From Russia, Elaborate Tales of Fake Journalists

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    The man appeared in a poorly lit room reading from his computer screen, which was reflected in his thick glasses. He appeared to be a real person, but it has not been possible to verify his actual identity. No one by the name of Mohamed al-Alawi appears to have produced any previous articles or videos, as would be expected of a journalist. According to Active Fence, an internet security company, the character has no educational or work history, and no network of friends or social connections online.

    The video, though, showed what purported to be photographs of a purchase contract and of the villa itself, creating a veneer of authenticity for credulous viewers. The property is, in fact, part of a resort owned by Orascom Development, whose website highlights El Gouna’s “year-round sunshine, shimmering lagoons, sandy beaches and azure waters.”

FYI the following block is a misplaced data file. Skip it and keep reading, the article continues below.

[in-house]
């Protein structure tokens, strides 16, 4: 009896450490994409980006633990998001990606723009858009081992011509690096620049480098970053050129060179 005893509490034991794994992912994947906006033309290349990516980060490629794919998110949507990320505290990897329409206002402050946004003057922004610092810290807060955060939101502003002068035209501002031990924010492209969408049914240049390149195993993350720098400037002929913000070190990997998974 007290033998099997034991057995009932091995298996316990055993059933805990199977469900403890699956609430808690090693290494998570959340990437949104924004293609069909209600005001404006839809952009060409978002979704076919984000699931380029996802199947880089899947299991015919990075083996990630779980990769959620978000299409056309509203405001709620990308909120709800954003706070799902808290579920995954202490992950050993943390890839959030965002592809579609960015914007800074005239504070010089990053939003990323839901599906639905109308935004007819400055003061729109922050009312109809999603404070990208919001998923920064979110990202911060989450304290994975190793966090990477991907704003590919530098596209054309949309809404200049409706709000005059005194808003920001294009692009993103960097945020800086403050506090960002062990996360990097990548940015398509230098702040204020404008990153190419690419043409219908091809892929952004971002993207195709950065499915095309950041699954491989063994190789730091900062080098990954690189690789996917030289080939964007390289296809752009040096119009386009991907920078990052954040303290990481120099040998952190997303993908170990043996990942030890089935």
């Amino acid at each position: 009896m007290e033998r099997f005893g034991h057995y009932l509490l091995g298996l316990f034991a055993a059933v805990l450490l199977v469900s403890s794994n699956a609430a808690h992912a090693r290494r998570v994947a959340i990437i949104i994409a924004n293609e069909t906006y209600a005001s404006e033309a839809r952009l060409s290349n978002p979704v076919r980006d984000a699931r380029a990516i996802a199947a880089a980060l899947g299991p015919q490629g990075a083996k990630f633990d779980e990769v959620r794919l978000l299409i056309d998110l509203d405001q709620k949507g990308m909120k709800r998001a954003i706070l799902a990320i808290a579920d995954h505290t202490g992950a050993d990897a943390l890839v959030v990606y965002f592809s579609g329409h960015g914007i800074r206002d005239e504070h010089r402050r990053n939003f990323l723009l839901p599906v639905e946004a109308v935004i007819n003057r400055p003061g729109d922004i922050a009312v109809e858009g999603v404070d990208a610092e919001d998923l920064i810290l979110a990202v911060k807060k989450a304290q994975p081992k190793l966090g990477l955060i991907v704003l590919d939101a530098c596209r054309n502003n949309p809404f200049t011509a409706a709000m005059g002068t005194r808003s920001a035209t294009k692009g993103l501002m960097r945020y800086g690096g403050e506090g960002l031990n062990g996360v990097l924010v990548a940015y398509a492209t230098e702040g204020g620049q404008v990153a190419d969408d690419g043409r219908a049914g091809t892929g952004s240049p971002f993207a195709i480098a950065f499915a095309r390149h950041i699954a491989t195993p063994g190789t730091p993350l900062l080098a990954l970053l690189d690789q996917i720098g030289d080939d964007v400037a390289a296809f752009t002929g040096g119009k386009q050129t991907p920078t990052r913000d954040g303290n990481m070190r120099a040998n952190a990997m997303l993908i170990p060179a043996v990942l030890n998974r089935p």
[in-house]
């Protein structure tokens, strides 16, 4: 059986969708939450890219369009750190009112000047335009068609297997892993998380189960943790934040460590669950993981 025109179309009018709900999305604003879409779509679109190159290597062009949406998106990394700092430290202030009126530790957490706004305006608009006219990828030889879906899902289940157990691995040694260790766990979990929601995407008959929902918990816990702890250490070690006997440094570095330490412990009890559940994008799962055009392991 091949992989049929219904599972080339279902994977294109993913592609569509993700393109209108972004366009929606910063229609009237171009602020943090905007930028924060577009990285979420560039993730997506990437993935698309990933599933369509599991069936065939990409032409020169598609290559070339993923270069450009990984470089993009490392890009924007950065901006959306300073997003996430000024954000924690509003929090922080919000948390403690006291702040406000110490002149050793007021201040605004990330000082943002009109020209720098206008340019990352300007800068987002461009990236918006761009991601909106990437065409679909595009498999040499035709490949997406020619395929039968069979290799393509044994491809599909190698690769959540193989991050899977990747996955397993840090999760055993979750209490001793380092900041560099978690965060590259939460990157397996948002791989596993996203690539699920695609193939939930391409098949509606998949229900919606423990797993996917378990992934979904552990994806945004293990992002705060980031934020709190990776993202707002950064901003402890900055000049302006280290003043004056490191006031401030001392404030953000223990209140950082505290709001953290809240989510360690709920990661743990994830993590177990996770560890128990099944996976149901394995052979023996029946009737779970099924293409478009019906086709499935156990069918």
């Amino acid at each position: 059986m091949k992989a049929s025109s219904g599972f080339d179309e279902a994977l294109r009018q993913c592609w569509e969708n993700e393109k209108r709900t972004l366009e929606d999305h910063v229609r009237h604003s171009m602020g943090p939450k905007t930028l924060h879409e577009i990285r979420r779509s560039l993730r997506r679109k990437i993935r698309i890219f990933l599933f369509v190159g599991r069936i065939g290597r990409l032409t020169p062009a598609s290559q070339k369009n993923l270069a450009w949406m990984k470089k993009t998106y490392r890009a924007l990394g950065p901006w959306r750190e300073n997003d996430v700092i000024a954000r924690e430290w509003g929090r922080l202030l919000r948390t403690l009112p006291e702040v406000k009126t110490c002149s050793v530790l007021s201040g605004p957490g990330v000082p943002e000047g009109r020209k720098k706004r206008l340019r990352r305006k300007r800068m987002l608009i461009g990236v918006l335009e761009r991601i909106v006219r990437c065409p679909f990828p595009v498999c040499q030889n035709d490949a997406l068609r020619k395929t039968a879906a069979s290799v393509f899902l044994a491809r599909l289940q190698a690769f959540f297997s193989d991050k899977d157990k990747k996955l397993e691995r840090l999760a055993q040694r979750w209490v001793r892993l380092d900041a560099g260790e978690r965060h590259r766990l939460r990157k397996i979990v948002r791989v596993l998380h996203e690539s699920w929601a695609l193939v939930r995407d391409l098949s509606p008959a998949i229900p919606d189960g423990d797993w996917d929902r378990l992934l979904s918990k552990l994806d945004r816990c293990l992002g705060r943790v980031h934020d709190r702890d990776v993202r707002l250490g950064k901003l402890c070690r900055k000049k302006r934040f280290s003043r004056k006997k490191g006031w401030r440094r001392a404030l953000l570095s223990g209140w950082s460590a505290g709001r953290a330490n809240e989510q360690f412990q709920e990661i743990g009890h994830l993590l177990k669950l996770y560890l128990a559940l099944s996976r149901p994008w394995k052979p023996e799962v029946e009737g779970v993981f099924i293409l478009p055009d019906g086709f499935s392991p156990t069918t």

An article about the video’s claim appeared two days later as a paid advertisement, or branded content, on Punch, a news outlet in Nigeria, as well as three other Nigerian websites that aggregate news and entertainment content.

    The article had the byline of Arthur Nkono, who according to internet searches does not appear to have written any other articles. The article quoted a political scientist, Abdrulrahman Alabassy, who likewise appears not to exist except in accounts linking the villa to the corrupt use of Western financial aid to Ukraine. (Punch, which later removed the post, did not respond to requests for comment.)

    A day later, the claim made its first appearance on X in a post by Sonja van den Ende, an activist in the Netherlands, whose articles have previously appeared on propaganda outlets linked to the Russian government, according to the Institute for Strategic Dialogue. (She also served as an election observer in an occupied territory of Ukraine during Russian parliamentary elections in September.)



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